For Willard, Ohio, the past could be the future
THOMAS J. SHEERAN
Jul. 01, 1997
WILLARD, Ohio (AP) _ The town of Willard was so closely linked to the golden age of railroading that it even took its name from a B&O president.
Now, long after the glory days of the Iron Horse, Willard is hoping to ride the rails to prosperity again.
This town 75 miles southwest of Cleveland will be the biggest beneficiary of the $10 billion deal by CSX Corp. and Norfolk Southern Corp. to carve up Conrail. About $50 million will go toward rail yard improvements in Willard, once an important link in the lucrative Chicago-New York freight corridor.
After seeing just one new home constructed here last year, townspeople are looking forward to good things down the line.
``It's great news,'' said Nickolas Alexakos, who owns a restaurant and 35-room motel that caters to railroad employees and is now thinking of expanding the motel.
The investment will mean about 140 new rail jobs for this tree-lined former railroad boomtown of 6,500 where a brightly painted caboose still sits in a park.
Willard was founded as Chicago Junction in 1874, during the post-Civil War period when the railroads were expanding rapidly across the country.
Because of confusion over mail shipments headed to Chicago during World War I, the town's name was changed in honor of Daniel Willard, then president of the Baltimore & Ohio Railroad.
As recently as the early 1950s, Willard had 1,000 workers repairing locomotives. But that number has dwindled to fewer than 300. The biggest employer is a publishing house with a work force of nearly 2,000.
Now, CSX, determined to take business from truckers who clog the interstates between the Midwest and East Coast, will spend $175 million to improve its rail lines in Ohio, including upgrading and double-tracking the line between Chicago and Greenwich, Ohio, just east of Willard.
That will be a step back in time for many railroaders. The second line to Chicago was removed more than 15 years ago.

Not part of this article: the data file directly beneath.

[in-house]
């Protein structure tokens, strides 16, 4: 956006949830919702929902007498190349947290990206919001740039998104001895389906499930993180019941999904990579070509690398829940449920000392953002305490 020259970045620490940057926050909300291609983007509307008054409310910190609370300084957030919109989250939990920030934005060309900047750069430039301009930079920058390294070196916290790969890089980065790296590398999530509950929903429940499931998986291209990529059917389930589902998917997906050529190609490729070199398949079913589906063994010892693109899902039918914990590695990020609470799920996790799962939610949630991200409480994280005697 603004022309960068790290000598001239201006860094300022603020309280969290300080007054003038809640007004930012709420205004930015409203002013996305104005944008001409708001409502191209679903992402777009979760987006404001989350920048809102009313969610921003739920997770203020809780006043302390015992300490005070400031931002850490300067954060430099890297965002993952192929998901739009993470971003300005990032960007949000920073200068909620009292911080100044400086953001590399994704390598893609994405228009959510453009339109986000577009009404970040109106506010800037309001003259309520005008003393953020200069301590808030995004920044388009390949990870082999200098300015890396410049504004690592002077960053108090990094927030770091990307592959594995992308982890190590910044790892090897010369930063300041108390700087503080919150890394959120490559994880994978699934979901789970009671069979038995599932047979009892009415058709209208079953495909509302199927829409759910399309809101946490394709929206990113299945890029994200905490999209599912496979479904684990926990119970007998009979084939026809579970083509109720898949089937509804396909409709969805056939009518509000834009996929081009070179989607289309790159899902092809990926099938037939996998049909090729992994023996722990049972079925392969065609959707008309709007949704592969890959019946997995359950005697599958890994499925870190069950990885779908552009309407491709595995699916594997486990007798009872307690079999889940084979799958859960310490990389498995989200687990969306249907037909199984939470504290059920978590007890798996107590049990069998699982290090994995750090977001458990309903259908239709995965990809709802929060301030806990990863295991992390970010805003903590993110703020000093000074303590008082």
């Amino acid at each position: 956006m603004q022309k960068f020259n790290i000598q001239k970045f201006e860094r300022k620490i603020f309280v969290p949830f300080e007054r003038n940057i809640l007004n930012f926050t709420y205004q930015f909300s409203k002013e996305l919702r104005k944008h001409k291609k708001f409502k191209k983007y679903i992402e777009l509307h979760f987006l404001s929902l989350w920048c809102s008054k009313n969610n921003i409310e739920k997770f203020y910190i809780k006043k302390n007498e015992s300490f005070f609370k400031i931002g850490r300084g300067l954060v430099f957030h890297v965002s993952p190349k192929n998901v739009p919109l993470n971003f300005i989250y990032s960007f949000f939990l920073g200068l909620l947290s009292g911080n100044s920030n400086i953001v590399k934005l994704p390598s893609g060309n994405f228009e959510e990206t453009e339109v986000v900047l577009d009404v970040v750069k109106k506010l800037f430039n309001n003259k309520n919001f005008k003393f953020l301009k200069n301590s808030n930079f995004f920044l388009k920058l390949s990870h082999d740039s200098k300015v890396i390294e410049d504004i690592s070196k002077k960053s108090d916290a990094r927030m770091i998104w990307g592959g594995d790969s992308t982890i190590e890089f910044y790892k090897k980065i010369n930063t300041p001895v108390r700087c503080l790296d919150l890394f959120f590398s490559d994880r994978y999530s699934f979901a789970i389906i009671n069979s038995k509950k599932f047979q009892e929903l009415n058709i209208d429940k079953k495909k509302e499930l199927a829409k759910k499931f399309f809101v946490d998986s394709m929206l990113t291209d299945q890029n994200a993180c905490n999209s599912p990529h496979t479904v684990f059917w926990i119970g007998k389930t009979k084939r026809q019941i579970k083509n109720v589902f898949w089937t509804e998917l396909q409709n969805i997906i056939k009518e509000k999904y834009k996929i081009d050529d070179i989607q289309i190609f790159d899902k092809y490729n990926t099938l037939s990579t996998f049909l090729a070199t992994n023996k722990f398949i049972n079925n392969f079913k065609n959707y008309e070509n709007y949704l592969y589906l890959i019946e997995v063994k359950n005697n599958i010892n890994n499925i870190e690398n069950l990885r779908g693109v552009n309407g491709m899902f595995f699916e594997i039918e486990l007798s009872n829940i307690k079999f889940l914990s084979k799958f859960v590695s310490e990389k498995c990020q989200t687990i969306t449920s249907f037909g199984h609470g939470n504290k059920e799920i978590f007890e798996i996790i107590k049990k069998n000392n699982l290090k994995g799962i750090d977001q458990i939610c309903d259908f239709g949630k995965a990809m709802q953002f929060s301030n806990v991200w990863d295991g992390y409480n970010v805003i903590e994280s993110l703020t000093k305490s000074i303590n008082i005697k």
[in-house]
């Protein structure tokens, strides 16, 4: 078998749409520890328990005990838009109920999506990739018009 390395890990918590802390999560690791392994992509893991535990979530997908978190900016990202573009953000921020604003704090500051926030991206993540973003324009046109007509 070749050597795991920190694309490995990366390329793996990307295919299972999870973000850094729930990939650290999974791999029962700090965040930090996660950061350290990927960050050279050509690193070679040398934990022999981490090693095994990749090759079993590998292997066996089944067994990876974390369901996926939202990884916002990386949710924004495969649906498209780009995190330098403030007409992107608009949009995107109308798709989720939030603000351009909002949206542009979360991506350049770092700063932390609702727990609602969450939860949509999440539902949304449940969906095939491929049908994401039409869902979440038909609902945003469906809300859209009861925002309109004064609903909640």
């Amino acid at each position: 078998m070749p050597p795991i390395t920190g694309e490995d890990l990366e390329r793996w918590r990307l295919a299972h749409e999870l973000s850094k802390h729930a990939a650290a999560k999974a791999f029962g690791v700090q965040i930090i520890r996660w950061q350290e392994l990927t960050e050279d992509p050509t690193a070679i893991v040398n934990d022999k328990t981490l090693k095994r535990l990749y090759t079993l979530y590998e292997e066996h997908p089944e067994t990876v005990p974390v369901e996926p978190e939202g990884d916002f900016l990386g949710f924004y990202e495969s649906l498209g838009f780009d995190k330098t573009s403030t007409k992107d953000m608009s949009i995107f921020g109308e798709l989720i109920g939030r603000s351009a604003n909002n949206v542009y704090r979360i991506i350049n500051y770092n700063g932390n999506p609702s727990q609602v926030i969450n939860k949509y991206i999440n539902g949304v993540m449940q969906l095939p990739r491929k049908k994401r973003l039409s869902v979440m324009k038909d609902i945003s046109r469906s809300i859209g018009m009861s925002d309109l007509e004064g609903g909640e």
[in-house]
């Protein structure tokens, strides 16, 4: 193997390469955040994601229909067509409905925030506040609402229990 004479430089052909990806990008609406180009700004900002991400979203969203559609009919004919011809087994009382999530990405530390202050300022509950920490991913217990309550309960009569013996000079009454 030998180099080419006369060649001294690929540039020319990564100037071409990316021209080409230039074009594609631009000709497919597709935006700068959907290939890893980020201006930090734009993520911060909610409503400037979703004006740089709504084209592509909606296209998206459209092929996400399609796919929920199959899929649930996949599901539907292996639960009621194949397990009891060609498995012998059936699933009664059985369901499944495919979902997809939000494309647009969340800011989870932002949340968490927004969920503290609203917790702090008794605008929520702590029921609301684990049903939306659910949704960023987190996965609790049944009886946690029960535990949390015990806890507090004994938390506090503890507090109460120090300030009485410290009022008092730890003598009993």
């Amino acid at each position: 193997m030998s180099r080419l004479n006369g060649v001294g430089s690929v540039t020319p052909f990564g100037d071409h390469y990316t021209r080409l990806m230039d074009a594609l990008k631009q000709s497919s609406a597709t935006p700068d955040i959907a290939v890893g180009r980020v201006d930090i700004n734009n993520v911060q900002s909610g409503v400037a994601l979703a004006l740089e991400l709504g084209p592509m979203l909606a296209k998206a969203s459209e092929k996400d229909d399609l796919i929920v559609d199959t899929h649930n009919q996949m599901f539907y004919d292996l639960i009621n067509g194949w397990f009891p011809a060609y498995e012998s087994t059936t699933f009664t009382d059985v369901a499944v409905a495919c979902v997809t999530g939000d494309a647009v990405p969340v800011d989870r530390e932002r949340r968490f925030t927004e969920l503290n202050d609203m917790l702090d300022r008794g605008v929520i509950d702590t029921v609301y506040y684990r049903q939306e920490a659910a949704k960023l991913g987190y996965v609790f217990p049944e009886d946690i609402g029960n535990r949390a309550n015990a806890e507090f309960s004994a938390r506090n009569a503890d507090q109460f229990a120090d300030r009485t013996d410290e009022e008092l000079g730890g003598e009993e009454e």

``I was working when they took those mains out. I never thought I'd live to see them put them back,'' said Mayor Todd Shininger, who retired as a signal foreman after 45 years with what once was the B&O, then the Baltimore & Ohio/Chesapeake & Ohio, then the Chessie System and finally, CSX.
Currently, up to 25 trains roll into town each day. At the yard, cars are sorted and new trains assembled.
Half of the new investment will buy high-tech electronics to speed the sorting and re-coupling, thereby increasing the number of daily trains to 40. The rest will go to expand a rail yard that already stretches three miles.
City Manager James K. Koshmider said local industries that rely on trucks for shipping will begin to consider rail as CSX cuts delivery times.
Locomotive engineer Bob Durr, 52, is counting on that.
``We're going to be able to lower the price of transport for both the agricultural community and the manufacturing community,'' said the 25-year railroader. The expansion ``will mean more people employed in the community, it will mean a more viable work force here that will be able to deliver the best service possible.''
That pleases Dave Carty and Grover Sparkman, who own a barber shop in Willard's bustling downtown, a handsome place with a clock tower and renovated buildings dating from the turn of the century.
Carty and Sparkman think the new workers, plus CSX ``stopovers'' who live out of town, will be good for their two-chair business.
``Railroaders are some of our best customers,'' Carty said.